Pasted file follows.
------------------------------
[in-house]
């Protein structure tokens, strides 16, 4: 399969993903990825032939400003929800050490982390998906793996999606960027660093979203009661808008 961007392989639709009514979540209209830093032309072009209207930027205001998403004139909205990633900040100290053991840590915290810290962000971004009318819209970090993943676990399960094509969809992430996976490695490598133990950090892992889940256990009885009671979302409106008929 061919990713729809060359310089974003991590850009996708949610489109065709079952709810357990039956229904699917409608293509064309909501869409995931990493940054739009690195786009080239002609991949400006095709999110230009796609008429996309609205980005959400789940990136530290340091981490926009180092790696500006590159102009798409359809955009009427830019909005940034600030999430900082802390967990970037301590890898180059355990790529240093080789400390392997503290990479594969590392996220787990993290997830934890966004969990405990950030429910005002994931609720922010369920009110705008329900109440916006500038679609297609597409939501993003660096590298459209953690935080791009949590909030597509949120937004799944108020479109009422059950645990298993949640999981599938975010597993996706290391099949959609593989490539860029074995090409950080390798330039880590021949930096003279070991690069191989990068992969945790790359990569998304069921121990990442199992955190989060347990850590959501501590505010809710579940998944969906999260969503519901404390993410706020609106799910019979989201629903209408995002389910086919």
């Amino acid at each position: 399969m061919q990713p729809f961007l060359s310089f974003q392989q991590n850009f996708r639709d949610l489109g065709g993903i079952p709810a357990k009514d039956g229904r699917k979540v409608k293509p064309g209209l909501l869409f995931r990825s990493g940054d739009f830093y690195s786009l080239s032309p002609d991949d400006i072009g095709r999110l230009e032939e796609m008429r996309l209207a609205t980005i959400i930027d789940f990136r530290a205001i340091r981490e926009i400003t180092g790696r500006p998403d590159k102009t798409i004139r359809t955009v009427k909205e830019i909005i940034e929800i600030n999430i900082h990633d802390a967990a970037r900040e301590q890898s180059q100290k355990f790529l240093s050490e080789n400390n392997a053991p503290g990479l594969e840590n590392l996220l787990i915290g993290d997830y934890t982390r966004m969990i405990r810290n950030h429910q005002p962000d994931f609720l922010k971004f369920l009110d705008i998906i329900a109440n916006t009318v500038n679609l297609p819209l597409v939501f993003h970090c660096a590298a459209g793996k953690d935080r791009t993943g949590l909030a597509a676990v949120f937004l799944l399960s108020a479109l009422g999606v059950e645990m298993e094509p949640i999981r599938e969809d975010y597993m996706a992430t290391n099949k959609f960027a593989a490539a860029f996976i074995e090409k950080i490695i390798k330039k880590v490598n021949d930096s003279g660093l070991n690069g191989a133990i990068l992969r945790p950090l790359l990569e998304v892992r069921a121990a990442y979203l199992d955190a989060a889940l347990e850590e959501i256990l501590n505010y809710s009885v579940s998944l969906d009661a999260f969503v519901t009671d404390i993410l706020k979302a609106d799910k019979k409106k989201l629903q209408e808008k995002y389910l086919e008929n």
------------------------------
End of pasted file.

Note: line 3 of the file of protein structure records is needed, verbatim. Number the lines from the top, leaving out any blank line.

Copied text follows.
């Amino acid at each position: 399969m061919q990713p729809f961007l060359s310089f974003q392989q991590n850009f996708r639709d949610l489109g065709g993903i079952p709810a357990k009514d039956g229904r699917k979540v409608k293509p064309g209209l909501l869409f995931r990825s990493g940054d739009f830093y690195s786009l080239s032309p002609d991949d400006i072009g095709r999110l230009e032939e796609m008429r996309l209207a609205t980005i959400i930027d789940f990136r530290a205001i340091r981490e926009i400003t180092g790696r500006p998403d590159k102009t798409i004139r359809t955009v009427k909205e830019i909005i940034e929800i600030n999430i900082h990633d802390a967990a970037r900040e301590q890898s180059q100290k355990f790529l240093s050490e080789n400390n392997a053991p503290g990479l594969e840590n590392l996220l787990i915290g993290d997830y934890t982390r966004m969990i405990r810290n950030h429910q005002p962000d994931f609720l922010k971004f369920l009110d705008i998906i329900a109440n916006t009318v500038n679609l297609p819209l597409v939501f993003h970090c660096a590298a459209g793996k953690d935080r791009t993943g949590l909030a597509a676990v949120f937004l799944l399960s108020a479109l009422g999606v059950e645990m298993e094509p949640i999981r599938e969809d975010y597993m996706a992430t290391n099949k959609f960027a593989a490539a860029f996976i074995e090409k950080i490695i390798k330039k880590v490598n021949d930096s003279g660093l070991n690069g191989a133990i990068l992969r945790p950090l790359l990569e998304v892992r069921a121990a990442y979203l199992d955190a989060a889940l347990e850590e959501i256990l501590n505010y809710s009885v579940s998944l969906d009661a999260f969503v519901t009671d404390i993410l706020k979302a609106d799910k019979k409106k989201l629903q209408e808008k995002y389910l086919e008929n």